A sort of rom-com rendered in space disco.
The latest from Hans-Peter Lindstrøm is a sort of rom-com rendered in space disco, a breezy slice of mid-summer romanticism, delightful to curl up with and let your mind go blank. But It’s Alright Between Us as It Is is missing a lot of what we’ve come to love about Lindstrøm, especially his sense of grandeur.
He was once the most out-there of the Norwegian disconauts, opening his debut with a 29-minute suite and paying homage to prog with such records as Six Cups of Rebel and Runddans with Todd Rundgren. But his later albums weren’t received nearly as well as his earlier work, and his newest too often sounds like the less-inspired experiments of his countrymen Prins Thomas and Todd Terje, especially on “Tensions,” which uses a synth so beloved by the latter he named a whole EP, It’s the Arps, after it. There’s nothing bad here, just light-hearted fun. Everything works, but only because it plays it too safe to fail, and we frequently miss the dangerous, potentially-alienating risks once central to Lindstrøm’s livelihood.
It’s Alright Between Us as It Is begins with a burst of wah-wah guitar that derails into all manner of ambient pads and chimes. It’s a pretty good approximation of the music that plays during those “coming soon to DVD and video” disclaimers that play before a film, and once you hear it, you sink back like you do when you hear the 20th Century Fox or Universal themes, expecting to get lost in the record. But it is not to be: Too much of the album goes by before it really gets interesting—first by introducing the kittenish Frida Sundemo on vocals for “Sorry,” then by plummeting into something resembling an abyss from “Drift” through “Under the Trees.”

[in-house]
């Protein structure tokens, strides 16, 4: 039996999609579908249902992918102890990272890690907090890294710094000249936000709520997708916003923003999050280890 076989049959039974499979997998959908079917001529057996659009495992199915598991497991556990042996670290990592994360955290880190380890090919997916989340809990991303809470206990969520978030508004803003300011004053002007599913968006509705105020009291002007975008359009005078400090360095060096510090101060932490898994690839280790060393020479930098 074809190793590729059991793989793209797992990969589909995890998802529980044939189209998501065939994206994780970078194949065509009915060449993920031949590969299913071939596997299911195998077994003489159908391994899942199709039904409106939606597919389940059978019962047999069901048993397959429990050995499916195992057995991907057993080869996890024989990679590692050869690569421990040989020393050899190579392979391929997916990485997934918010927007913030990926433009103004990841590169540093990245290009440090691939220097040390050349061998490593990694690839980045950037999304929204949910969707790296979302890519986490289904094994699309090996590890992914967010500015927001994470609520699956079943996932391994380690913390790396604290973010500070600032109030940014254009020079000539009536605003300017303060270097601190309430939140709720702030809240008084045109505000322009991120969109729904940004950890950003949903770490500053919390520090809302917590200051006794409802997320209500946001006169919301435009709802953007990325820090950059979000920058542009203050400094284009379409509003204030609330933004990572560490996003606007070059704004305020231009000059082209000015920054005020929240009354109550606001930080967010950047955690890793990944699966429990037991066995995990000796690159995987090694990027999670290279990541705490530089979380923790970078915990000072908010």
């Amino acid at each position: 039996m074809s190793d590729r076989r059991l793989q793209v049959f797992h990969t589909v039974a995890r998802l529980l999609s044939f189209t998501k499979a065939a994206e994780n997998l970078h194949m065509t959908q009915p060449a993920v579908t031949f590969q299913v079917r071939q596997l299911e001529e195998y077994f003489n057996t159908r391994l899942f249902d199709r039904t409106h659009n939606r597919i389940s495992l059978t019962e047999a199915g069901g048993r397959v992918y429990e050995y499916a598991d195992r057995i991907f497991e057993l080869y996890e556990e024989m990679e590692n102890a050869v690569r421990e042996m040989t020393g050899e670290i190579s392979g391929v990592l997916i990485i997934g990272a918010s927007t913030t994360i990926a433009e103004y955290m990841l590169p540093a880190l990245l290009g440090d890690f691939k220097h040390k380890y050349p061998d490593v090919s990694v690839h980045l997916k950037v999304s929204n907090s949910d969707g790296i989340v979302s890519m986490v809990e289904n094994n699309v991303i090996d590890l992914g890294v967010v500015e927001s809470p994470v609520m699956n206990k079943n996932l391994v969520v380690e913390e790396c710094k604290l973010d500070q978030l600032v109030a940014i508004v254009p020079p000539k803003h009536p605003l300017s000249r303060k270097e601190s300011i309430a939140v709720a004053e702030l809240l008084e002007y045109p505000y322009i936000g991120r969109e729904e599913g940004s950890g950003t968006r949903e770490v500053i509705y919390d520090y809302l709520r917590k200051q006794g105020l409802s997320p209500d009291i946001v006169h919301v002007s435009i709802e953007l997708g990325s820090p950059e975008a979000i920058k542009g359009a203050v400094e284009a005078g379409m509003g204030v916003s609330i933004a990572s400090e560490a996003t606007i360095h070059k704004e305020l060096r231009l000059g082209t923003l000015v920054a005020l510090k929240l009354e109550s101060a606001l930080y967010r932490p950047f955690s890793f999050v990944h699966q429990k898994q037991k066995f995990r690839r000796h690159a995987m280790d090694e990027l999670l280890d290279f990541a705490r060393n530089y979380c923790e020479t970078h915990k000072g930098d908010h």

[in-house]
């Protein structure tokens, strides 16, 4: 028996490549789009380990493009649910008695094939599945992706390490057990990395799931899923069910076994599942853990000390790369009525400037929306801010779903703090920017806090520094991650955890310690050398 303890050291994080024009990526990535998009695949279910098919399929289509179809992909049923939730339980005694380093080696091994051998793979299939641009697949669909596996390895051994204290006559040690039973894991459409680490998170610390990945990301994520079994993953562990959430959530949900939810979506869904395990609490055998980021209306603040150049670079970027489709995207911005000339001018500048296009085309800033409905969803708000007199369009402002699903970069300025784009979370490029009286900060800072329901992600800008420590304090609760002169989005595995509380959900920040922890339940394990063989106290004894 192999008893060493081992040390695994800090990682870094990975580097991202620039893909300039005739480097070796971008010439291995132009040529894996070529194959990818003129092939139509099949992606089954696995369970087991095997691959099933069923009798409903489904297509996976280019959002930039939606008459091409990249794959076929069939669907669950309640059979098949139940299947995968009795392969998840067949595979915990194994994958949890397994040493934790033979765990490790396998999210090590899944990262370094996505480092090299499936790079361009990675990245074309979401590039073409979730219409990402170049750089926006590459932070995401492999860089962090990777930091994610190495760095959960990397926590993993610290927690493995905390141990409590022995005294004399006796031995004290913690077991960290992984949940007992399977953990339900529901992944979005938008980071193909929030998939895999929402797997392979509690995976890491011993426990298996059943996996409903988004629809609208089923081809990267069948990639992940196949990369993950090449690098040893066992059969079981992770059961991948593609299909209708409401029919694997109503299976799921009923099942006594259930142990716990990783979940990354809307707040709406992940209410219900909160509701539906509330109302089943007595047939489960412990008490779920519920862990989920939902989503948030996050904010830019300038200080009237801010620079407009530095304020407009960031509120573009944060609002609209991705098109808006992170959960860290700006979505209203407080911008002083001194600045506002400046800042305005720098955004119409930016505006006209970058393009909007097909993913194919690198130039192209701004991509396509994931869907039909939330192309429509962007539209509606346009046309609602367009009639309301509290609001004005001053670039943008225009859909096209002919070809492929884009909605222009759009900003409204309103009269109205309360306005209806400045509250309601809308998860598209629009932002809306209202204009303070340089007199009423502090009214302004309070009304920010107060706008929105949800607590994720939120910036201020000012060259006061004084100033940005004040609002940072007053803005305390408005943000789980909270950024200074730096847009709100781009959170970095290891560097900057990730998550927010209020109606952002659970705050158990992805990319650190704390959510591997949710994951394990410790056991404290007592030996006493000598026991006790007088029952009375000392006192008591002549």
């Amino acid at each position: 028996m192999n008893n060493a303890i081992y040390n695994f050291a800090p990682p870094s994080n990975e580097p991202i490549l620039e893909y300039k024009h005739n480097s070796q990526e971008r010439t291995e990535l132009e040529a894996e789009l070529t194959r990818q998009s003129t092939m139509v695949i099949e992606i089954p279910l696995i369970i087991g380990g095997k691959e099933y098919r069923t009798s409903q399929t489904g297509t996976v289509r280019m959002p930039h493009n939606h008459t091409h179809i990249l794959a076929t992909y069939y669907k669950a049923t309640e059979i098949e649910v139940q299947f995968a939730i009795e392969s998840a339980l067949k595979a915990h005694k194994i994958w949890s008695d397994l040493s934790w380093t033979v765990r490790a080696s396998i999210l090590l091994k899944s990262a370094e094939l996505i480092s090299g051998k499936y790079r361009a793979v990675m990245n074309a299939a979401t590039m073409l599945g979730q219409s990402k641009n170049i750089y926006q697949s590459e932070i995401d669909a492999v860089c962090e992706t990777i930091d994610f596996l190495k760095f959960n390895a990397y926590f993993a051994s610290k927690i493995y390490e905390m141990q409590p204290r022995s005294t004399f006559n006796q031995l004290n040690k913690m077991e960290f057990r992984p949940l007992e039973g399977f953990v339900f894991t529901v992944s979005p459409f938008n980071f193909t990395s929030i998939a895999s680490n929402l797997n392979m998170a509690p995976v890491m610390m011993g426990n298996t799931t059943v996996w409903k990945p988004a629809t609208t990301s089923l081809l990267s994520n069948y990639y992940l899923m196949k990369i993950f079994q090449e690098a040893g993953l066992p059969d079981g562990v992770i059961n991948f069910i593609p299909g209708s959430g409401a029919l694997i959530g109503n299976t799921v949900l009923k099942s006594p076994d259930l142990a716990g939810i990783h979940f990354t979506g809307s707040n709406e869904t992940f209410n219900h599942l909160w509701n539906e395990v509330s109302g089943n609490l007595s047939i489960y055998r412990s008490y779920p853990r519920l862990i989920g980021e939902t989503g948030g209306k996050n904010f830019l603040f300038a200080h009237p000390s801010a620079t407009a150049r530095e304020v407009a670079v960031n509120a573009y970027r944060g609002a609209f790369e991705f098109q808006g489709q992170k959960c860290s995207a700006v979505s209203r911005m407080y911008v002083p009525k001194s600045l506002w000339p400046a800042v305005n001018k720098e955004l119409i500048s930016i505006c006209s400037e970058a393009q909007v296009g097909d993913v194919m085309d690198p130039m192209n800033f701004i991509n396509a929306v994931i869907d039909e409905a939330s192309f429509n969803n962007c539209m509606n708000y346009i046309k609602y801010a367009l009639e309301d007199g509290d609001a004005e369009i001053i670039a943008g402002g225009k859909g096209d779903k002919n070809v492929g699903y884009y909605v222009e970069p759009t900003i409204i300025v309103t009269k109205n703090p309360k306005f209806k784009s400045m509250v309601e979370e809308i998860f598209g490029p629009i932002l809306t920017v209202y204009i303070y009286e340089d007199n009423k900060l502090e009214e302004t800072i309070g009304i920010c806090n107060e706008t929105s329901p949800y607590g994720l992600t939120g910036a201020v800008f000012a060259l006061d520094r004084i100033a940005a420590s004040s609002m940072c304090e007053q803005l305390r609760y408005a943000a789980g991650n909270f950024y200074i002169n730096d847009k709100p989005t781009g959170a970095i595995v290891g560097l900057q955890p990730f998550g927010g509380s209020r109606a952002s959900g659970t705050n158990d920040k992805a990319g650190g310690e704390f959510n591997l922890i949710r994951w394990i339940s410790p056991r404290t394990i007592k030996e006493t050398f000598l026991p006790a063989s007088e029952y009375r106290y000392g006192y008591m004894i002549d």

Part of what makes space disco so fun is how it uses the innocuous, mostly positive genre of disco to explore vast spaces, astral or subterranean. Unsurprisingly, this album gets better the deeper it tunnels. “Drift” is sprawling and cavernous, reprising the guitar from the beginning as a psychedelic tool of terror. “Under the Trees” lets the album trail off on an even more ominous note—though the mood never sours enough to break the romantic spell. They’re separated by two vocal tracks: “Shinin’” with Grace Hall is standard-issue diva disco that doesn’t leave much impression, but Jenny Hval is reliably ghoulish on “Like a Ghost.”
It might seem myopic to discuss space disco in 2017 now that most of its practitioners have transcended the genre. But this is very much within this subgenre, more so than the saucy forays into Latin jazz and lounge Terje made on 2014’s It’s Album Time and the endless ambient throb of Prins Thomas’s Principe del Norte. Paradoxically, Lindstrøm orbits a lot closer to home here than on anything else he’s ever done. It’s Alright Between Us as It Is comes across as a back-to-basics album. But there’s a problem with that: For Lindstrøm, “basics” were never part of the equation.